This IPE experience could be improved by integrating the learning activity into existing courses, making participation a requirement for all audiology and PA students. In addition, increasing the number of academic programs, such as nurse practitioner and medicine, involved in the IPE experience can assist in promoting awareness of hearing health among various disciplines.
Conclusion
Offering IPE opportunities within the audiology curriculum is an effective method to improve health care students' perceptions of IPCP. Developing and implementing IPE experiences between audiology and PA students can influence practice patterns to improve healthy aging and hearing health for the communities the students will serve. Additional research and longitudinal studies are needed to draw conclusions regarding IPE and its impact on collaborative practice (Reeves, Perrier, Goldman, Freeth, & Zwarenstein, 2013). However, collaborative practice is noted by international and national health organizations as a necessary component to effective and efficient health care delivery.
Acknowledgments
Supported in part by 1 U54 GM104940 from the National Institute of General Medical Sciences of the National Institutes of Health, which funds the Louisiana Clinical and Translational Science Center. The content is solely the responsibility of the authors and does not necessarily represent the official views of the National Institutes of Health. Robert Moore assisted in the development and coordination of the IPE activity.
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World Health Organization. (2010). Framework for action on interprofessional education and collaborative practice. Geneva: WHO Press.
World Health Organization. (2010). Framework for action on interprofessional education and collaborative practice. Geneva: WHO Press.×
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Zorek, J. A., Eickhoff, J. C., Steinkamp, L. A., Oryall, J., Kruger, S., & Seibert, C. S. (2016, April). Student perceptions of interprofessional clinical education-revised instrument, version 2 (SPICE-R 2): Instrument validation. Paper presented at the 5th Annual Interprofessional Health Summit: Impact of Interprofessional Care on Chronic Conditions, Madison, WI.×
Table 1. Assessment of IPEC subcompetencies across student groups.
Assessment of IPEC subcompetencies across student groups.×
IPEC subcompetency Student group Pre-survey mean (standard deviation) Post-survey mean (standard deviation) Post- minus pre-survey mean (standard deviation) p Value
RR10 All students 3.05 (0.41) 4.11 (0.47) 1.05 (0.42) <.0001 a
Audiology 3.00 (0.47) 4.10 (0.31) 1.10 (0.32) .0020 a
Physician assistant 3.12 (0.35) 4.12 (0.64) 1.00 (0.53) .0156 a
CC2 All students 3.52 (0.71) 4.33 (0.48) 0.82 (0.63) .0005 a
Audiology 3.66 (0.70) 4.40 (0.51) 0.78 (0.67) .0313 a
Physician assistant 3.38 (0.74) 4.25 (0.46) 0.87 (0.64) .0313 a
Note. RR10 = roles/responsibilities subcompetency 10; CC2 = interprofessional communication subcompetency 2; IPEC = Interprofessional Education Collaborative.
Note. RR10 = roles/responsibilities subcompetency 10; CC2 = interprofessional communication subcompetency 2; IPEC = Interprofessional Education Collaborative.×
a Denotes statistical significance.
Denotes statistical significance.×
Table 1. Assessment of IPEC subcompetencies across student groups.
Assessment of IPEC subcompetencies across student groups.×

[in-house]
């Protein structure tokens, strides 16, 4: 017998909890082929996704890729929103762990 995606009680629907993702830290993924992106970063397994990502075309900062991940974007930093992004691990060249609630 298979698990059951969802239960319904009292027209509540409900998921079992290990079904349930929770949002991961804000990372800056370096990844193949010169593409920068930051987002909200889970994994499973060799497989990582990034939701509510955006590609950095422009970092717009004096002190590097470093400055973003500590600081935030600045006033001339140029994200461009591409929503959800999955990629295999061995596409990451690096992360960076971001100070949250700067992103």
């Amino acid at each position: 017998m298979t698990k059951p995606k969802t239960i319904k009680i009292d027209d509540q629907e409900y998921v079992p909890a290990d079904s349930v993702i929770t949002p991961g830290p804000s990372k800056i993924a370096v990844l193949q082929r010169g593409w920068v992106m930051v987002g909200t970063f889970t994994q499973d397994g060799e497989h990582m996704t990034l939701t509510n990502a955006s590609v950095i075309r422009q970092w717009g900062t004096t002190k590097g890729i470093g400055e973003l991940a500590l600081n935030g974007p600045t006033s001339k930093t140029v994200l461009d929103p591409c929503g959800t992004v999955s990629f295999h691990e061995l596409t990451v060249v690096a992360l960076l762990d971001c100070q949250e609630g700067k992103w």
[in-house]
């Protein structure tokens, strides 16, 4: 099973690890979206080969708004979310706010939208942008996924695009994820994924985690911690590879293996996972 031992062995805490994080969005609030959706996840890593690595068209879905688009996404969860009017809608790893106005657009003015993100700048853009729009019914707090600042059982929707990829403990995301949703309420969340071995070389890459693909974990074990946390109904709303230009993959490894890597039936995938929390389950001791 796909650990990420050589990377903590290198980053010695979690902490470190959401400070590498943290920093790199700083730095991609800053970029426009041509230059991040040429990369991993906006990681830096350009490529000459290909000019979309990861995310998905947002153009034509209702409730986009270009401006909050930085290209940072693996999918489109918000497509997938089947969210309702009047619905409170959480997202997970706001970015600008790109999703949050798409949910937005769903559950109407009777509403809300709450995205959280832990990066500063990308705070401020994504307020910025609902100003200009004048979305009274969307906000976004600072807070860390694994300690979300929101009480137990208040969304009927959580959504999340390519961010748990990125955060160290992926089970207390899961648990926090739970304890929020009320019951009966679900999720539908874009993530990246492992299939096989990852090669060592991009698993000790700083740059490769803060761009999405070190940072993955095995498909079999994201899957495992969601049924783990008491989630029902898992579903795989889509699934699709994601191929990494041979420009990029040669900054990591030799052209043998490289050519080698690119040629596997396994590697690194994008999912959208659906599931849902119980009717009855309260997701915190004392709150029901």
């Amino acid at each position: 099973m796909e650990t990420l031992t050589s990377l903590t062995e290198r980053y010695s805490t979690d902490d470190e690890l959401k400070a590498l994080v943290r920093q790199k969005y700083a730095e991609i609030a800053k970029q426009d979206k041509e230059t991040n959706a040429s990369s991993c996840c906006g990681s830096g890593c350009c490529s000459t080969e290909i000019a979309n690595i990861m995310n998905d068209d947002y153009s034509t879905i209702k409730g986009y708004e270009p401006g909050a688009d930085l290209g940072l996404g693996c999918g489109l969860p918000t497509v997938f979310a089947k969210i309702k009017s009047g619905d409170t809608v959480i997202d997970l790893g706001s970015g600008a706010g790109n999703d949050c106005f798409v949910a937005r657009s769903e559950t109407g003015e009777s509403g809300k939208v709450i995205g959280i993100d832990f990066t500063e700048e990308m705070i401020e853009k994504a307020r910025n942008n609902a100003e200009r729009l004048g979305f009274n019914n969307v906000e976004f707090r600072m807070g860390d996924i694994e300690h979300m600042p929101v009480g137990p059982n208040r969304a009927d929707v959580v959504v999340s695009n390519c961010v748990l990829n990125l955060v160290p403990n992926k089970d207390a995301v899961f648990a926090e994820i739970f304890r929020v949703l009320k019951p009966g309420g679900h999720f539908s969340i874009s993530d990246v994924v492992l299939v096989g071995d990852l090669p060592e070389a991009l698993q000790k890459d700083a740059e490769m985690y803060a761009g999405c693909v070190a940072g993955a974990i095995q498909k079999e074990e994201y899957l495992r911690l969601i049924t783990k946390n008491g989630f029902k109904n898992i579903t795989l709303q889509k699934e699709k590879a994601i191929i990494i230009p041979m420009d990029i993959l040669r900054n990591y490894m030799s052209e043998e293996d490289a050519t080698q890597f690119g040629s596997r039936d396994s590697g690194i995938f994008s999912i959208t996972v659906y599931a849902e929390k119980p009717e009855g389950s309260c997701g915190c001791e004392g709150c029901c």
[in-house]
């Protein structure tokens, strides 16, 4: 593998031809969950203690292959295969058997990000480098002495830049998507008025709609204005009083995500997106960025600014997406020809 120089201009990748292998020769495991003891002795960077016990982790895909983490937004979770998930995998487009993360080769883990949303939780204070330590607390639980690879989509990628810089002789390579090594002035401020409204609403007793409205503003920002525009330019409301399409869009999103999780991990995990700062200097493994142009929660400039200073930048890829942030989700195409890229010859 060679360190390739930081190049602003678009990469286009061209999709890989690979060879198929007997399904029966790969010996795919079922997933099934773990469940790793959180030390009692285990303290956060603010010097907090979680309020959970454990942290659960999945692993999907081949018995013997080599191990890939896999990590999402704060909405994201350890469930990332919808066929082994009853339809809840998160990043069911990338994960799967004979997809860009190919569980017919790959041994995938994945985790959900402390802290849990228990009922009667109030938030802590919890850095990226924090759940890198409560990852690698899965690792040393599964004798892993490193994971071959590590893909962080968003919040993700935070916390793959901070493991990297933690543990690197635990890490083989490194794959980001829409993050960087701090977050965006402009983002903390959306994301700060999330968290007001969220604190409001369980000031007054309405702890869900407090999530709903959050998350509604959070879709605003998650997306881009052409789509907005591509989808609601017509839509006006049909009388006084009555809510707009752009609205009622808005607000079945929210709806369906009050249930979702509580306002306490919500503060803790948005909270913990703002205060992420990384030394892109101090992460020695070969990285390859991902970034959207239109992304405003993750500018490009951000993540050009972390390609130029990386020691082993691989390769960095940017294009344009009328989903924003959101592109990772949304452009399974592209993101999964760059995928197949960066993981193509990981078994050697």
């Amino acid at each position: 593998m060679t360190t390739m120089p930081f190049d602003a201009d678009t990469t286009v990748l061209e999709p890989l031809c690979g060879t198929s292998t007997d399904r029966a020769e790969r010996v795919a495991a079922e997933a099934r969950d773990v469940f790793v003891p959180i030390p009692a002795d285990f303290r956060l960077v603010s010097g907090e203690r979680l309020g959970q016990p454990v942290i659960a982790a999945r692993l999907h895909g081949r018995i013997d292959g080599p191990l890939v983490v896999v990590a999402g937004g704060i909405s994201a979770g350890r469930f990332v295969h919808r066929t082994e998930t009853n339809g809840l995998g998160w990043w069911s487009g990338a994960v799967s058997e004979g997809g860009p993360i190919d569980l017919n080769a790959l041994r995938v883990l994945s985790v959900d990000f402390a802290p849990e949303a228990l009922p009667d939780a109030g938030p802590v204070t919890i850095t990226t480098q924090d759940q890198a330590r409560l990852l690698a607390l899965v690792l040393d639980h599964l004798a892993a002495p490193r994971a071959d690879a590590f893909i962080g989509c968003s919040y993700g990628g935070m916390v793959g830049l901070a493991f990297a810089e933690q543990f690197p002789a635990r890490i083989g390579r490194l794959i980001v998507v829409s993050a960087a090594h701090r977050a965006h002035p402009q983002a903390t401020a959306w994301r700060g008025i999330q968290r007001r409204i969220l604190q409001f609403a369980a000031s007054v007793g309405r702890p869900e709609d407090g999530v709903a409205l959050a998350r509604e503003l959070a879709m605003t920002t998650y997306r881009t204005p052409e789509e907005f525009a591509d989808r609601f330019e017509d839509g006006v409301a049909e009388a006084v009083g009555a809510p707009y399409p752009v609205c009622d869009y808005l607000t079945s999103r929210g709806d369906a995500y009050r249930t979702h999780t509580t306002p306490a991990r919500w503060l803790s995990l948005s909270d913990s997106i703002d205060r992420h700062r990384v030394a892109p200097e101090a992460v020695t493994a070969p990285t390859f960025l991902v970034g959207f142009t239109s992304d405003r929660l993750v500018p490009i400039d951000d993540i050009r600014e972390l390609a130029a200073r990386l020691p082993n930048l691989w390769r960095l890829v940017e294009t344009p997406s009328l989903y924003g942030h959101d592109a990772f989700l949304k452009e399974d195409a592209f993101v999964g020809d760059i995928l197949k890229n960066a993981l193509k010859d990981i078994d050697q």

IPEC subcompetency Student group Pre-survey mean (standard deviation) Post-survey mean (standard deviation) Post- minus pre-survey mean (standard deviation) p Value
RR10 All students 3.05 (0.41) 4.11 (0.47) 1.05 (0.42) <.0001 a
Audiology 3.00 (0.47) 4.10 (0.31) 1.10 (0.32) .0020 a
Physician assistant 3.12 (0.35) 4.12 (0.64) 1.00 (0.53) .0156 a
CC2 All students 3.52 (0.71) 4.33 (0.48) 0.82 (0.63) .0005 a
Audiology 3.66 (0.70) 4.40 (0.51) 0.78 (0.67) .0313 a
Physician assistant 3.38 (0.74) 4.25 (0.46) 0.87 (0.64) .0313 a
Note. RR10 = roles/responsibilities subcompetency 10; CC2 = interprofessional communication subcompetency 2; IPEC = Interprofessional Education Collaborative.
Note. RR10 = roles/responsibilities subcompetency 10; CC2 = interprofessional communication subcompetency 2; IPEC = Interprofessional Education Collaborative.×
a Denotes statistical significance.
Denotes statistical significance.×
×
Table 2. Student evaluation of the IPE activity.
Student evaluation of the IPE activity.×
Question Strongly disagree Disagree Neutral Agree Strongly agree
This IPE classroom experience increased my knowledge of the hearing assessment conducted by an audiologist or physician assistant. 0% 0% 0% 23.53% (4) 76.47% (13)
This IPE classroom experience provided sufficient time to learn from, about, and with other students. 0% 0% 0% 47.06% (8) 52.94% (9)
This IPE classroom experience increased my appreciation of the collaborative efforts needed to improve Healthy People 2020  population health indicators, such as increasing the number of hearing screenings conducted by a health provider. 0% 0% 0% 33.33% (6) 66.67% (12)
Note. Number of students is in parentheses. IPE = interprofessional education.
Note. Number of students is in parentheses. IPE = interprofessional education.×
Table 2. Student evaluation of the IPE activity.
Student evaluation of the IPE activity.×
Question Strongly disagree Disagree Neutral Agree Strongly agree
This IPE classroom experience increased my knowledge of the hearing assessment conducted by an audiologist or physician assistant. 0% 0% 0% 23.53% (4) 76.47% (13)
This IPE classroom experience provided sufficient time to learn from, about, and with other students. 0% 0% 0% 47.06% (8) 52.94% (9)
This IPE classroom experience increased my appreciation of the collaborative efforts needed to improve Healthy People 2020  population health indicators, such as increasing the number of hearing screenings conducted by a health provider. 0% 0% 0% 33.33% (6) 66.67% (12)
Note. Number of students is in parentheses. IPE = interprofessional education.
Note. Number of students is in parentheses. IPE = interprofessional education.×